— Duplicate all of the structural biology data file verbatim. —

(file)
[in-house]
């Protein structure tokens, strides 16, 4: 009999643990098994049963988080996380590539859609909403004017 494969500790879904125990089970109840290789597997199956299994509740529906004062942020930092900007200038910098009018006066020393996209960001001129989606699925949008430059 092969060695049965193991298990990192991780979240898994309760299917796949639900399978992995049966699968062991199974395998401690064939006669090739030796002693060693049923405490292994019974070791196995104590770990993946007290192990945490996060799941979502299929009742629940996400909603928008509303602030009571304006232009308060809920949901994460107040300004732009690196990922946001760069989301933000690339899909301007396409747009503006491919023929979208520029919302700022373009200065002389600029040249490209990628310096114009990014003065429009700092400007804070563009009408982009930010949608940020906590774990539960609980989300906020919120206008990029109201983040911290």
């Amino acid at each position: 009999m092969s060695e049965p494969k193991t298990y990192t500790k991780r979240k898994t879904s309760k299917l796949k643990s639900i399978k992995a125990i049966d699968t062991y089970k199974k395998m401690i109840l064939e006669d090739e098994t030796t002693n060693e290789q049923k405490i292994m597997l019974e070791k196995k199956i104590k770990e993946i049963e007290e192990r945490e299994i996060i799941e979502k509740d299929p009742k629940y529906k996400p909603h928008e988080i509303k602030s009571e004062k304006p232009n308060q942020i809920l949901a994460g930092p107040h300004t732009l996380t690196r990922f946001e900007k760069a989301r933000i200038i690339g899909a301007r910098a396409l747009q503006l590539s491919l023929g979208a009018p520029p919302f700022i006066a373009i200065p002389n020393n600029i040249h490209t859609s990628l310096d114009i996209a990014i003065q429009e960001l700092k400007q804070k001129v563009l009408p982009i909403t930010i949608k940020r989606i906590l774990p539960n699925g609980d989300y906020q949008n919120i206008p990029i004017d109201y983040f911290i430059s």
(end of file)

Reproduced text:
[in-house]
């Protein structure tokens, strides 16, 4: 009999643990098994049963988080996380590539859609909403004017 494969500790879904125990089970109840290789597997199956299994509740529906004062942020930092900007200038910098009018006066020393996209960001001129989606699925949008430059 092969060695049965193991298990990192991780979240898994309760299917796949639900399978992995049966699968062991199974395998401690064939006669090739030796002693060693049923405490292994019974070791196995104590770990993946007290192990945490996060799941979502299929009742629940996400909603928008509303602030009571304006232009308060809920949901994460107040300004732009690196990922946001760069989301933000690339899909301007396409747009503006491919023929979208520029919302700022373009200065002389600029040249490209990628310096114009990014003065429009700092400007804070563009009408982009930010949608940020906590774990539960609980989300906020919120206008990029109201983040911290």
């Amino acid at each position: 009999m092969s060695e049965p494969k193991t298990y990192t500790k991780r979240k898994t879904s309760k299917l796949k643990s639900i399978k992995a125990i049966d699968t062991y089970k199974k395998m401690i109840l064939e006669d090739e098994t030796t002693n060693e290789q049923k405490i292994m597997l019974e070791k196995k199956i104590k770990e993946i049963e007290e192990r945490e299994i996060i799941e979502k509740d299929p009742k629940y529906k996400p909603h928008e988080i509303k602030s009571e004062k304006p232009n308060q942020i809920l949901a994460g930092p107040h300004t732009l996380t690196r990922f946001e900007k760069a989301r933000i200038i690339g899909a301007r910098a396409l747009q503006l590539s491919l023929g979208a009018p520029p919302f700022i006066a373009i200065p002389n020393n600029i040249h490209t859609s990628l310096d114009i996209a990014i003065q429009e960001l700092k400007q804070k001129v563009l009408p982009i909403t930010i949608k940020r989606i906590l774990p539960n699925g609980d989300y906020q949008n919120i206008p990029i004017d109201y983040f911290i430059s």